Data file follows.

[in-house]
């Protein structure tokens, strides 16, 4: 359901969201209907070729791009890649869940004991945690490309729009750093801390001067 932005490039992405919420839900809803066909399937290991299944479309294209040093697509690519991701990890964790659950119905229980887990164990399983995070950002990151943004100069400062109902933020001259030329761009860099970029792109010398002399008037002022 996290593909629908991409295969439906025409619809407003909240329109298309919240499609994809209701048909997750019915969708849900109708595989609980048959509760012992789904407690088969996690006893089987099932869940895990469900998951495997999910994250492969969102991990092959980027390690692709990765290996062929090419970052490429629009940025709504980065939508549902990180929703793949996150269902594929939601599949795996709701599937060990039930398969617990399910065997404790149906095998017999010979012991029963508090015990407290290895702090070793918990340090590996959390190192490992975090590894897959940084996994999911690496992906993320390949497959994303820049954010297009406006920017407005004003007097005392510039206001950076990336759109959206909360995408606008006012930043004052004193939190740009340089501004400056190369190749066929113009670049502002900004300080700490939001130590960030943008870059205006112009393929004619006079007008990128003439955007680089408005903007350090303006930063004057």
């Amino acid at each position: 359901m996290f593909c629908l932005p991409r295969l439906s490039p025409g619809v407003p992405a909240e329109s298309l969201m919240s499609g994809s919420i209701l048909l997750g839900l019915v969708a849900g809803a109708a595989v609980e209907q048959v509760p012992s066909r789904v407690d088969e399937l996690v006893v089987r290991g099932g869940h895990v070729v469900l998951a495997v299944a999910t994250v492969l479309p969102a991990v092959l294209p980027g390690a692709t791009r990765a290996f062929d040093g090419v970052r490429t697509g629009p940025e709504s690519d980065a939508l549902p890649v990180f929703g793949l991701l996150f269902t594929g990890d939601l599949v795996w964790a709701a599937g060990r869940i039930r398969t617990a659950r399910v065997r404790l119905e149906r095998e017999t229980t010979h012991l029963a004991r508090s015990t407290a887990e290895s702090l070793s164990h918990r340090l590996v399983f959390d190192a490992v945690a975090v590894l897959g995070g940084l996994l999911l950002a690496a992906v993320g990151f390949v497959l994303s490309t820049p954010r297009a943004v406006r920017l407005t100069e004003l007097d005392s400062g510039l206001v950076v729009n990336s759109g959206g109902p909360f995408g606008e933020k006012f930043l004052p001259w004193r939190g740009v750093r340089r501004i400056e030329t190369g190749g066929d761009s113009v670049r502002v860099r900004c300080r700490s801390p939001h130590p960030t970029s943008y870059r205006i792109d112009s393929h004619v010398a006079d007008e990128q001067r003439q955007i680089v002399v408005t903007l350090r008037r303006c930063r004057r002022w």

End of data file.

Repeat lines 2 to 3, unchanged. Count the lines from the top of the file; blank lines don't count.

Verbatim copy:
């Protein structure tokens, strides 16, 4: 359901969201209907070729791009890649869940004991945690490309729009750093801390001067 932005490039992405919420839900809803066909399937290991299944479309294209040093697509690519991701990890964790659950119905229980887990164990399983995070950002990151943004100069400062109902933020001259030329761009860099970029792109010398002399008037002022 996290593909629908991409295969439906025409619809407003909240329109298309919240499609994809209701048909997750019915969708849900109708595989609980048959509760012992789904407690088969996690006893089987099932869940895990469900998951495997999910994250492969969102991990092959980027390690692709990765290996062929090419970052490429629009940025709504980065939508549902990180929703793949996150269902594929939601599949795996709701599937060990039930398969617990399910065997404790149906095998017999010979012991029963508090015990407290290895702090070793918990340090590996959390190192490992975090590894897959940084996994999911690496992906993320390949497959994303820049954010297009406006920017407005004003007097005392510039206001950076990336759109959206909360995408606008006012930043004052004193939190740009340089501004400056190369190749066929113009670049502002900004300080700490939001130590960030943008870059205006112009393929004619006079007008990128003439955007680089408005903007350090303006930063004057």
């Amino acid at each position: 359901m996290f593909c629908l932005p991409r295969l439906s490039p025409g619809v407003p992405a909240e329109s298309l969201m919240s499609g994809s919420i209701l048909l997750g839900l019915v969708a849900g809803a109708a595989v609980e209907q048959v509760p012992s066909r789904v407690d088969e399937l996690v006893v089987r290991g099932g869940h895990v070729v469900l998951a495997v299944a999910t994250v492969l479309p969102a991990v092959l294209p980027g390690a692709t791009r990765a290996f062929d040093g090419v970052r490429t697509g629009p940025e709504s690519d980065a939508l549902p890649v990180f929703g793949l991701l996150f269902t594929g990890d939601l599949v795996w964790a709701a599937g060990r869940i039930r398969t617990a659950r399910v065997r404790l119905e149906r095998e017999t229980t010979h012991l029963a004991r508090s015990t407290a887990e290895s702090l070793s164990h918990r340090l590996v399983f959390d190192a490992v945690a975090v590894l897959g995070g940084l996994l999911l950002a690496a992906v993320g990151f390949v497959l994303s490309t820049p954010r297009a943004v406006r920017l407005t100069e004003l007097d005392s400062g510039l206001v950076v729009n990336s759109g959206g109902p909360f995408g606008e933020k006012f930043l004052p001259w004193r939190g740009v750093r340089r501004i400056e030329t190369g190749g066929d761009s113009v670049r502002v860099r900004c300080r700490s801390p939001h130590p960030t970029s943008y870059r205006i792109d112009s393929h004619v010398a006079d007008e990128q001067r003439q955007i680089v002399v408005t903007l350090r008037r303006c930063r004057r002022w």